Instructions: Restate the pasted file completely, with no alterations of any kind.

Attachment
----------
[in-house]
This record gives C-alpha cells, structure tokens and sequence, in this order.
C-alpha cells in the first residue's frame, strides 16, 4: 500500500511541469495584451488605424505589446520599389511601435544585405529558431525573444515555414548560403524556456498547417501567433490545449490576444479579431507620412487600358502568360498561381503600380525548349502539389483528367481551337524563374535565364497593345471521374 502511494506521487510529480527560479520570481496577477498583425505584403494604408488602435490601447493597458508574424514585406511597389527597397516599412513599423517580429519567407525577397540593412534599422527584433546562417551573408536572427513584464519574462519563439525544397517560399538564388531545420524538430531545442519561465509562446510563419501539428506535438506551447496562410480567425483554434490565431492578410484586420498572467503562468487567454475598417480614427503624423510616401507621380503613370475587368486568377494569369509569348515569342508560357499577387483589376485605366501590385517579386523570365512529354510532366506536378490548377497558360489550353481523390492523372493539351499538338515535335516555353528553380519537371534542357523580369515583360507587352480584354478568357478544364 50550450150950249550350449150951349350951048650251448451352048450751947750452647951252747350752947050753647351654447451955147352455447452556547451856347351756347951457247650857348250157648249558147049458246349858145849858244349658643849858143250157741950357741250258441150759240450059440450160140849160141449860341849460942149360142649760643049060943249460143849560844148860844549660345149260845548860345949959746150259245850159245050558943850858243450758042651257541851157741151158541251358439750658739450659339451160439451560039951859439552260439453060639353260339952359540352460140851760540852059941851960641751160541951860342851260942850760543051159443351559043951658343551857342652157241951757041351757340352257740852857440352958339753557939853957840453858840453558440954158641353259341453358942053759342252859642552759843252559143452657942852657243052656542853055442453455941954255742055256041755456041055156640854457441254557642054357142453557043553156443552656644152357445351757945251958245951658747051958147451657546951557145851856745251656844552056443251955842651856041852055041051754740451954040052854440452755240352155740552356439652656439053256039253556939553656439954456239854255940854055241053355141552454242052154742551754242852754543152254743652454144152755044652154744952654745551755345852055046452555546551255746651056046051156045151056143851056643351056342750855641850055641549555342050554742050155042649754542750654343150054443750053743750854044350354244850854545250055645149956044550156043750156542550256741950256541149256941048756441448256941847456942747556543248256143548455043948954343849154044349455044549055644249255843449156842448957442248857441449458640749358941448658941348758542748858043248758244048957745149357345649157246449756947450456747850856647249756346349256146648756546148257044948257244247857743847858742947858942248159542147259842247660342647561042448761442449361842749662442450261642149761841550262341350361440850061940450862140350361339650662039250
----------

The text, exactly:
[in-house]
This record gives C-alpha cells, structure tokens and sequence, in this order.
C-alpha cells in the first residue's frame, strides 16, 4: 500500500511541469495584451488605424505589446520599389511601435544585405529558431525573444515555414548560403524556456498547417501567433490545449490576444479579431507620412487600358502568360498561381503600380525548349502539389483528367481551337524563374535565364497593345471521374 502511494506521487510529480527560479520570481496577477498583425505584403494604408488602435490601447493597458508574424514585406511597389527597397516599412513599423517580429519567407525577397540593412534599422527584433546562417551573408536572427513584464519574462519563439525544397517560399538564388531545420524538430531545442519561465509562446510563419501539428506535438506551447496562410480567425483554434490565431492578410484586420498572467503562468487567454475598417480614427503624423510616401507621380503613370475587368486568377494569369509569348515569342508560357499577387483589376485605366501590385517579386523570365512529354510532366506536378490548377497558360489550353481523390492523372493539351499538338515535335516555353528553380519537371534542357523580369515583360507587352480584354478568357478544364 50550450150950249550350449150951349350951048650251448451352048450751947750452647951252747350752947050753647351654447451955147352455447452556547451856347351756347951457247650857348250157648249558147049458246349858145849858244349658643849858143250157741950357741250258441150759240450059440450160140849160141449860341849460942149360142649760643049060943249460143849560844148860844549660345149260845548860345949959746150259245850159245050558943850858243450758042651257541851157741151158541251358439750658739450659339451160439451560039951859439552260439453060639353260339952359540352460140851760540852059941851960641751160541951860342851260942850760543051159443351559043951658343551857342652157241951757041351757340352257740852857440352958339753557939853957840453858840453558440954158641353259341453358942053759342252859642552759843252559143452657942852657243052656542853055442453455941954255742055256041755456041055156640854457441254557642054357142453557043553156443552656644152357445351757945251958245951658747051958147451657546951557145851856745251656844552056443251955842651856041852055041051754740451954040052854440452755240352155740552356439652656439053256039253556939553656439954456239854255940854055241053355141552454242052154742551754242852754543152254743652454144152755044652154744952654745551755345852055046452555546551255746651056046051156045151056143851056643351056342750855641850055641549555342050554742050155042649754542750654343150054443750053743750854044350354244850854545250055645149956044550156043750156542550256741950256541149256941048756441448256941847456942747556543248256143548455043948954343849154044349455044549055644249255843449156842448957442248857441449458640749358941448658941348758542748858043248758244048957745149357345649157246449756947450456747850856647249756346349256146648756546148257044948257244247857743847858742947858942248159542147259842247660342647561042448761442449361842749662442450261642149761841550262341350361440850061940450862140350361339650662039250